I guess week three of lockdown was always going to be a bit of an interesting one. It’s the first week of “the germ factory holidays”, the week we were supposed to have close friends from 250 miles away staying with us who we haven’t seen in over six months, and the first anniversary of my grandfathers death.
You’d think that would be enough for one week.
To be honest, it really was.
But sometimes God lets you have a little bit more to contend with and demonstrates not only how much you need Him, but also how much He can handle if you let Him.
By the Tuesday a close friend was in hospital, on a ventilator, with organs failing. The small people had connected the dots and asked the very direct question “will they die?”, and I faced explaining how many many people were praying, and that many many people did not want that to be the outcome. All whilst internally screaming at God, “why?”, “what are you doing here?”. In the last 12 months we’ve walked this road three times, and I am, albeit on the back burner, dreading the day when someone else goes in to hospital and I have to try and explain that it is not actually 100% of people that go in to hospital that don’t come home again. I also wonder what God has in store for their lives when they’ve experienced so much grief, in such a short space of time, whilst so young. What is He preparing them for? Once more we are teaching them to pray and praise even when things make no sense and hurt. And I am human, so I just want to know WHY?
But it was the Wednesday night that broke me. The husband happening to go for a walk, and seeing a friend outside their house, one of those God-incidences, and me ending up sitting on a cold drive because of lockdown rules and keeping two metres apart etc etc. There was laughter and reminiscing, but it was simply to fill the time spent waiting for this final attempt by the doctors to be undertaken. A few weeks ago I wouldn’t have claimed to be strong enough to do an evening like that, but now I know I’m not. Some things you can only hold onto God and hold on tight whilst you (don’t really) deal with them.
How do you support a friend as they have to answer the question about turning life support off? And if you think you can answer that one, how do you do it from two metres away? When they’re having to do this over the phone? Frankly I still have absolutely no idea of the answer to any of those questions.
I know that being able to pray with someone in those final moments is an immense privilege. I will always be grateful I could, but that doesn’t stop it being so hard to deal with. Then. Now. The day immediately after I barely ate, and what I did I just threw up again.
How do you support a grieving family when you cannot enter their home? Cannot come within two metres of them as individuals?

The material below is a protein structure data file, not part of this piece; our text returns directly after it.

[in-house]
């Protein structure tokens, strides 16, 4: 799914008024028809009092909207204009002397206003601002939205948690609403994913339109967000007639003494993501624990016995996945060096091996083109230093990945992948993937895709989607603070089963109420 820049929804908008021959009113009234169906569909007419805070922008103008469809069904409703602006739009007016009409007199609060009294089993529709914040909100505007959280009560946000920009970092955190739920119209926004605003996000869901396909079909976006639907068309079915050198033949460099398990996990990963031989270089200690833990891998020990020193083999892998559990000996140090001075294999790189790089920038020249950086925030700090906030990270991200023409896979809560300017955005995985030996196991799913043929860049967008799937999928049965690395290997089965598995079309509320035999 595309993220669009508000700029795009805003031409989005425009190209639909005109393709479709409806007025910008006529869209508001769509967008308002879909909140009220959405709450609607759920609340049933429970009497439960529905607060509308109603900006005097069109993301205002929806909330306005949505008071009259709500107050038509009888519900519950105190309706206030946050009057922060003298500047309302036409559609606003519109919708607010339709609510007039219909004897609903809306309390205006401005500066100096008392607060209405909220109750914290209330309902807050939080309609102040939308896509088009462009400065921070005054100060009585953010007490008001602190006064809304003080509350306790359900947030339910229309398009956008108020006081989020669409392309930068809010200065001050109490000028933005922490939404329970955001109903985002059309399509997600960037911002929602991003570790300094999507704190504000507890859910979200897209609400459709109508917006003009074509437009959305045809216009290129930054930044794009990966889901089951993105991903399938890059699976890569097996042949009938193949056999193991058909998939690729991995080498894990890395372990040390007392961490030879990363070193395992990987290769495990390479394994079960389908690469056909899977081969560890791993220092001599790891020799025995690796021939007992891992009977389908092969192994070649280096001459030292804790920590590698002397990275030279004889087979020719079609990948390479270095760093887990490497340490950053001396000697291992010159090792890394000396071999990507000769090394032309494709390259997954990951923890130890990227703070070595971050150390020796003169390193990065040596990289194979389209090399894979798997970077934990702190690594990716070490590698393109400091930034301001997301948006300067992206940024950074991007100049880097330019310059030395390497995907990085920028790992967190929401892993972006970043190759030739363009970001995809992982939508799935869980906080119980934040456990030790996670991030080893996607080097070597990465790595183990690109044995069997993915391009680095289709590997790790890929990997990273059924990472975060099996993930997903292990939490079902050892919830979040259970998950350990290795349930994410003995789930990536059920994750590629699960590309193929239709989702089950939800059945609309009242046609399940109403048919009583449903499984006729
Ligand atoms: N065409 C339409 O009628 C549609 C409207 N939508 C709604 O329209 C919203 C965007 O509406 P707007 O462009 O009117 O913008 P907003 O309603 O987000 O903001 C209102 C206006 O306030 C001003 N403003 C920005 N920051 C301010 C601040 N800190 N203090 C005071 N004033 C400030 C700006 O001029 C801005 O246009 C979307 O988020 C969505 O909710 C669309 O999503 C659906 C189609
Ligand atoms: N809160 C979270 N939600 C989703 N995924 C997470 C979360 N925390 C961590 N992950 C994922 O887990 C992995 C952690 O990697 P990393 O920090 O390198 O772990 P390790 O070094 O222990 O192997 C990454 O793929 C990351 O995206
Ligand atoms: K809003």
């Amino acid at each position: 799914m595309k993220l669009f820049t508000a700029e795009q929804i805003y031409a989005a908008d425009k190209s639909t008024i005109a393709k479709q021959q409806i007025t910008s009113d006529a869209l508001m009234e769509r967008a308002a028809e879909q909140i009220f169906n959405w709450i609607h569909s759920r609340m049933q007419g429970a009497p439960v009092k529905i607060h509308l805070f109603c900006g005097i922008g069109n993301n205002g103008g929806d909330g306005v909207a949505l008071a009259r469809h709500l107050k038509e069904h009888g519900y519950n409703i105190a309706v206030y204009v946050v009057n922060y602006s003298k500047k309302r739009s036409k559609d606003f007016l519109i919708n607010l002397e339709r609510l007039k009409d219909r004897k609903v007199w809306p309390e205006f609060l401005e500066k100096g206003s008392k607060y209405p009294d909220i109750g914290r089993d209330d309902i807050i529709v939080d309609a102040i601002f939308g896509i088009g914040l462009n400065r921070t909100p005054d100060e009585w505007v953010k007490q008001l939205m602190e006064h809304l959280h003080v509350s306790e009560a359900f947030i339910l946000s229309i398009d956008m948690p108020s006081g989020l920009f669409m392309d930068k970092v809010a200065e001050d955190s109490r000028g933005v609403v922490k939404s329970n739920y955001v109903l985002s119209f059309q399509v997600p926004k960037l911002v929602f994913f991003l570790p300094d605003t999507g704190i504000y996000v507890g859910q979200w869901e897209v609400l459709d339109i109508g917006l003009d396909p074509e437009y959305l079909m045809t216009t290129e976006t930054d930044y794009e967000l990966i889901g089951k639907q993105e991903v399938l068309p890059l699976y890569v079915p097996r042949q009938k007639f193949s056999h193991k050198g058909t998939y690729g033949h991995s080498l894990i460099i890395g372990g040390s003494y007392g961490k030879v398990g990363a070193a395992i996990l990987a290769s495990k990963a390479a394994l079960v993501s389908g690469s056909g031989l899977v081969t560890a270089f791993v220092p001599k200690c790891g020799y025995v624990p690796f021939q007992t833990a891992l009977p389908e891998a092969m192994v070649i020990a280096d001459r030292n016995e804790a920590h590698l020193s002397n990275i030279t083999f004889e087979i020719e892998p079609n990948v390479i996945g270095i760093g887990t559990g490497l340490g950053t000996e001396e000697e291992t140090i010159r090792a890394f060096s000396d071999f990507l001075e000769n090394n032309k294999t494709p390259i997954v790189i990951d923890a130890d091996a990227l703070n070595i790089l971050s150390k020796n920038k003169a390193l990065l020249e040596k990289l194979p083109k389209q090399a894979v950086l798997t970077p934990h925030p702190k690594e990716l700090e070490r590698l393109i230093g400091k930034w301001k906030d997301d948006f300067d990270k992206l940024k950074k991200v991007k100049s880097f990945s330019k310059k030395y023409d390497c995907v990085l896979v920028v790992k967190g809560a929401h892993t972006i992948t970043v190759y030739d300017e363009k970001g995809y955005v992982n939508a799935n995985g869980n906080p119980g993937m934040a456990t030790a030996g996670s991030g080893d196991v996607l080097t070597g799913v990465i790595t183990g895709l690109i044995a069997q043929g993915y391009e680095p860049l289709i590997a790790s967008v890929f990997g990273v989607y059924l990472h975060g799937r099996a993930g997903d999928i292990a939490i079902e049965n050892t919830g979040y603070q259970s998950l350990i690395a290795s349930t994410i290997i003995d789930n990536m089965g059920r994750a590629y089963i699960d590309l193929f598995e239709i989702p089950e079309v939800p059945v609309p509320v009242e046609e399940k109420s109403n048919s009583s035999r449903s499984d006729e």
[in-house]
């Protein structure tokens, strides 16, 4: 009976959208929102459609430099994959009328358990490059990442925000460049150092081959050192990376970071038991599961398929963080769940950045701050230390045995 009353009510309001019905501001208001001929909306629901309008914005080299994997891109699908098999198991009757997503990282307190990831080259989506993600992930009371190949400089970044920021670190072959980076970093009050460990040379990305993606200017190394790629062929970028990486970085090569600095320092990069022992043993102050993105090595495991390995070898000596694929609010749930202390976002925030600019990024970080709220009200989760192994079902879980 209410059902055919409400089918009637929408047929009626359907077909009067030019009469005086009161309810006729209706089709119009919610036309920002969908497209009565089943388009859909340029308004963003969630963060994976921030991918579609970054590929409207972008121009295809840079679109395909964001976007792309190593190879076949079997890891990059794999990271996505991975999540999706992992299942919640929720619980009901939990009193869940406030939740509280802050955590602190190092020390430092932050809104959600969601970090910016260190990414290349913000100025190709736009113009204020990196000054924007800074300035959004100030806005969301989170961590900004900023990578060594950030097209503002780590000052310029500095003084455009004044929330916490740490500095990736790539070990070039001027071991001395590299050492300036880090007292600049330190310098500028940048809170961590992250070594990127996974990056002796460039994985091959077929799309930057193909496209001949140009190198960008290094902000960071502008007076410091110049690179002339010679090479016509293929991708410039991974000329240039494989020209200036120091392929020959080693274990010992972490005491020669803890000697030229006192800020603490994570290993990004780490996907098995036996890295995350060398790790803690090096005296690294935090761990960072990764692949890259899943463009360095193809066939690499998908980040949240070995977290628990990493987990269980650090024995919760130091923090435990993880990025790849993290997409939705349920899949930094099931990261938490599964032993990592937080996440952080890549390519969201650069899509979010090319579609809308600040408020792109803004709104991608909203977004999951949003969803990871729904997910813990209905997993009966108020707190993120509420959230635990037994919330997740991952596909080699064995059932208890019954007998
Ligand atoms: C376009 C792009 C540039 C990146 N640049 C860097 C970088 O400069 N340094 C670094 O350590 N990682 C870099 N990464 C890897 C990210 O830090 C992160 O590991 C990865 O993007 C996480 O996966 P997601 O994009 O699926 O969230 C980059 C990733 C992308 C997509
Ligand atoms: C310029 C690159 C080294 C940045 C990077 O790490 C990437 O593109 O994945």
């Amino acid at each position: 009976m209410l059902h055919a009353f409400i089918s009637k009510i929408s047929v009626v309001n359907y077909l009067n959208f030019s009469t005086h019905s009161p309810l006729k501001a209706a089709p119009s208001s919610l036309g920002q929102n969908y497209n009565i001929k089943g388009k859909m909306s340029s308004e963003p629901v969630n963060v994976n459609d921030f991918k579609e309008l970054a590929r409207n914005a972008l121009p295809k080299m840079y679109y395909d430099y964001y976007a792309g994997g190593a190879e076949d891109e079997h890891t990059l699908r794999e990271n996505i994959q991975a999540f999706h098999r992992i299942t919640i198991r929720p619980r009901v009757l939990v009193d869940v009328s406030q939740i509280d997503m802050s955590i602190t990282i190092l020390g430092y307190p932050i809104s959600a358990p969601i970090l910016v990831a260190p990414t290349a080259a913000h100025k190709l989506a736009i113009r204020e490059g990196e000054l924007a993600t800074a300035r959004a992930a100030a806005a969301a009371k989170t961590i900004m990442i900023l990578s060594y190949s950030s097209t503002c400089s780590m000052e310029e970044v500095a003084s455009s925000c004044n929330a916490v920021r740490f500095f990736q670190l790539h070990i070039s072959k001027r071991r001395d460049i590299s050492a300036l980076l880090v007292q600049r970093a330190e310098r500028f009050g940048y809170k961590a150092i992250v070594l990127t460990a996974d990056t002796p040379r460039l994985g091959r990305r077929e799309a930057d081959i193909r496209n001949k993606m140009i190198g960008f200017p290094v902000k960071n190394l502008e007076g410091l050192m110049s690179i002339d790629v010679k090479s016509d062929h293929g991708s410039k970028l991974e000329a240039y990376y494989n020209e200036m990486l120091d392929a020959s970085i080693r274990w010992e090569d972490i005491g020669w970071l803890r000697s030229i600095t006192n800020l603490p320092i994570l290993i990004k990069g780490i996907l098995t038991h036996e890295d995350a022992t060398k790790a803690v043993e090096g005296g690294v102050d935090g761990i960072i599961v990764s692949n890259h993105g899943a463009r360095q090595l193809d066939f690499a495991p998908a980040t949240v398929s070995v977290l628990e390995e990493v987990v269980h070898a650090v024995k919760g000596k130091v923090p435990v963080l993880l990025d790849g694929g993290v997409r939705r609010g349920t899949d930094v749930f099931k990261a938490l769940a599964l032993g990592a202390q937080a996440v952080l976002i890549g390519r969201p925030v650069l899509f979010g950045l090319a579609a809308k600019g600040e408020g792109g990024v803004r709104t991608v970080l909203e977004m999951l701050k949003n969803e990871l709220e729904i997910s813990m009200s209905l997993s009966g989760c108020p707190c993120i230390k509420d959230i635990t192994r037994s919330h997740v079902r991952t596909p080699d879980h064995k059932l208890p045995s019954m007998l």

And I’m struggling with it all on another level too. The person I’d have talked all this through with, well, they were the one I was saying goodbye to.
I’m writing this somewhat after the end of week X-3, and still don’t really know what to write. It may well be months before I do. Of all the deaths in the last 12 months this is the one that makes the least sense to me.
At the end of the week I did two things. Record a message for Good Friday for the small people at Church and write a tribute for the “normal” (now online…) prayer meeting, that turned into a tribute session, the following week. How I did the first I don’t know, it can only be given as evidence that when you step out with God He doesn’t let you fall. The second, is below. And I shook more reading that than I did giving either testimony at Church.
Sometimes in life the only thing you can do is trust that God knows how the bigger picture unfolds already and He’s not asking you to deal with any of it on your own.
To concisely summarise what Edwin meant to us is really hard, because him and Lorna mean so much. They’re part of our wider family, a first point of call in the ups and downs of life, unconditionally there.
Thinking of Edwin as gone seems impossible. He’s poured so much of himself into our lives and shaped who we are. The hours spent looking at scripture whether one-to-one or in groups, working through all the questions, however detailed, and praying with us at some pretty dark points. His preaching challenged and inspired, but Edwin was more than simply our pastor, he was our friend. Our memories are within our own home, not just the Church building. Your pastor rejoices that a baptism is happening and agrees to baptise your Dad too; your friend asks why he needs to fill the tank when you have a pond in the back garden. Very few meetings about the finances stayed on topic, and we’d talk about pretty much everything else going on in life too. When the time came for us to step back from the finances his concern was not primarily about who would take it on, but more about us as individuals.
Edwin lived out what he said, and when he said that him and Lorna would be there any time, it wasn’t empty words, he meant it, and he did it. Not just the easy times like being amongst the very early visitors when our children were born or their dedications, which we couldn’t have asked anyone else to do, but also travelling to simply support us at family funerals and even babysitting in an emergency! He was the first person we told about all five pregnancies and the one who sat with me whilst my husband made it home at the start of both miscarriages, which says a lot about the depth of friendship and trust. I know my parents, 40 miles away, have been immensely grateful over the years that we have family just down the road in Edwin and Lorna.
We will miss seeing Edwin with Flynn on our way to school, his insight in his sermons and his larger than life self that made him who he was.
After the online meeting ended, a friend texted that it didn’t feel like enough. I responded simply with I don’t think anything will ever feel like enough…